Society tends to blame others for its problems and quite commonly the media falls victim to this blame. ‘TV makes you fat’ and ‘violent video games equals violent children’ are basic examples of statements, often used to explain the ‘unethical’ or ‘unhealthy’ behaviour of individuals. This idea that ‘the media has a direct effect on audiences, causing them to act a certain way’ has been proved by many studies; however some claim this ‘effects model’ is clearly flawed, challenging the legitimacy and authenticity of these conclusions.

The article, “10 things wrong with the effects model” by David Gauntlett, argues the media effects research has quite consistently taken the wrong approach to the mass media, its audiences, and society in general”. Instead it treats children as inadequate, follows conservative ideology, assumes superiority over minorities and makes no attempt to understand the meanings of the media, rather bases theories on artificial studies.

Gauntlett refers to Bandura’s ‘bobo doll’ experiment whereby a group of young children witnessed adults acting aggressively towards a bobo doll and were then given the opportunity to play with the same doll after. Majority of the children similarly attacked the doll, concluding that ‘children learn social behaviour such as aggression through the process of observation learning’. Nevertheless, it was not considered by Bandura that these children knew they were being watched, therefore possibly altered their actions. This study also, did not acknowledge that the children faced no repercussions for ‘hurting’ the doll. Not only does this study fail to consider major factors that may alter the outcomes, but assumes children will automatically act violently when exposed to violence. How can such tests be therefore used as evidence against the media and its effect on people?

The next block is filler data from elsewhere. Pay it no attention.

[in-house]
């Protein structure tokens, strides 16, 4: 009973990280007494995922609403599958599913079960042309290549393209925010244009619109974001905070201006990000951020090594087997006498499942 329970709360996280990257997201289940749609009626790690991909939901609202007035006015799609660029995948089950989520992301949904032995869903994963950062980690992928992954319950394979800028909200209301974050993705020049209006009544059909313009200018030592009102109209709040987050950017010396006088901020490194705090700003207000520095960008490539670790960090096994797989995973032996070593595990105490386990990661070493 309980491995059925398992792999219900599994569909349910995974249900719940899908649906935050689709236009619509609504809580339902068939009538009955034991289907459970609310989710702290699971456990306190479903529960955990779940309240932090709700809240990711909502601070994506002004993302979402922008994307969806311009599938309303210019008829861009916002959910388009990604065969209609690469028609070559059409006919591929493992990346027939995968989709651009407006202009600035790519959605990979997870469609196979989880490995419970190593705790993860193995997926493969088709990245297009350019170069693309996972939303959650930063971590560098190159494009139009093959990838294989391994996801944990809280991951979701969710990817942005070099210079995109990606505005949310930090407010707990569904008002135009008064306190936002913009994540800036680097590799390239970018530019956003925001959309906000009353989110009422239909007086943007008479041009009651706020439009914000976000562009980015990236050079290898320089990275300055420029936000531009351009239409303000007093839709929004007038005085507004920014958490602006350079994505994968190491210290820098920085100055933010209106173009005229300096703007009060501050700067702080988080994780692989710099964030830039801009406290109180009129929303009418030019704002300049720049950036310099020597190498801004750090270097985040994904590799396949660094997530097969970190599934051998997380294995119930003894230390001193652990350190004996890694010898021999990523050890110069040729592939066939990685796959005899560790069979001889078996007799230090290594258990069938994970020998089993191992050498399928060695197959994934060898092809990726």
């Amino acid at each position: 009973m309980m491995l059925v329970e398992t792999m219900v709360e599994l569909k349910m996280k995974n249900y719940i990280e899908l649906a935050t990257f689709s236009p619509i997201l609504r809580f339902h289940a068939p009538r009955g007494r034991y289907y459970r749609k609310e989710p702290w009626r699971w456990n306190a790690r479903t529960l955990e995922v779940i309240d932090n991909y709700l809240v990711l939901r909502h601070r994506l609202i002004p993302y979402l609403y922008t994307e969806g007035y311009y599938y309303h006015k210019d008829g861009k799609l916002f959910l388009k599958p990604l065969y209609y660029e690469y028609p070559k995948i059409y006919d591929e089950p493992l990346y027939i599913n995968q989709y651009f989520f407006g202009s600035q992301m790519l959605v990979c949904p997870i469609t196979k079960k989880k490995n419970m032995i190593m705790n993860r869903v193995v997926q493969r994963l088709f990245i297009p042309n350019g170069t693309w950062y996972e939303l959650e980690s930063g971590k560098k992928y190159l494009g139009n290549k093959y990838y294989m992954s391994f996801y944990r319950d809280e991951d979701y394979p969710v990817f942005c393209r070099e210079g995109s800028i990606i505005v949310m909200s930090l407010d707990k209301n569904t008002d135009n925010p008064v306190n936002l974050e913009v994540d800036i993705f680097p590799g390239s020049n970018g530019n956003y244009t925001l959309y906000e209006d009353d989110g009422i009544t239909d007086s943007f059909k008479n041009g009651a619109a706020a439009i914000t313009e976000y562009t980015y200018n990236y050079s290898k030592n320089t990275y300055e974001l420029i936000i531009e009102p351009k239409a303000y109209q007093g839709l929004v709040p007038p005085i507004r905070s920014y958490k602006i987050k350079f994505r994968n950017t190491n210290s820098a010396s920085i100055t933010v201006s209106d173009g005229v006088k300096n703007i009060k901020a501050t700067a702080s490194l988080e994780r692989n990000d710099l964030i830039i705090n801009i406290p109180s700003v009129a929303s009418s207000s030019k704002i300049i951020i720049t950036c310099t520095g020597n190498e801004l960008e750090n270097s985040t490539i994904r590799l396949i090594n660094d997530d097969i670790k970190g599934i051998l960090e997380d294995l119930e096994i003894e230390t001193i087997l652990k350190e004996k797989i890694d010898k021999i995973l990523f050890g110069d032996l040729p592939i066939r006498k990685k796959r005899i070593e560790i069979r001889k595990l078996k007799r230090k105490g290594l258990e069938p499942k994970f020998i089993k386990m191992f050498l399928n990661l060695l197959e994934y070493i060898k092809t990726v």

Gauntlett’s ideology effectively argues the media should not be the initial starting point in investigating the particular behaviour of individuals. Society cannot successfully blame the media without understanding its true causality; that is the relationship between cause and effect. So can the ‘effects model’ be truly used against the media? I believe this is a question that can only be answered by looking at all the factors of the problem.


Blame Anyone But Us

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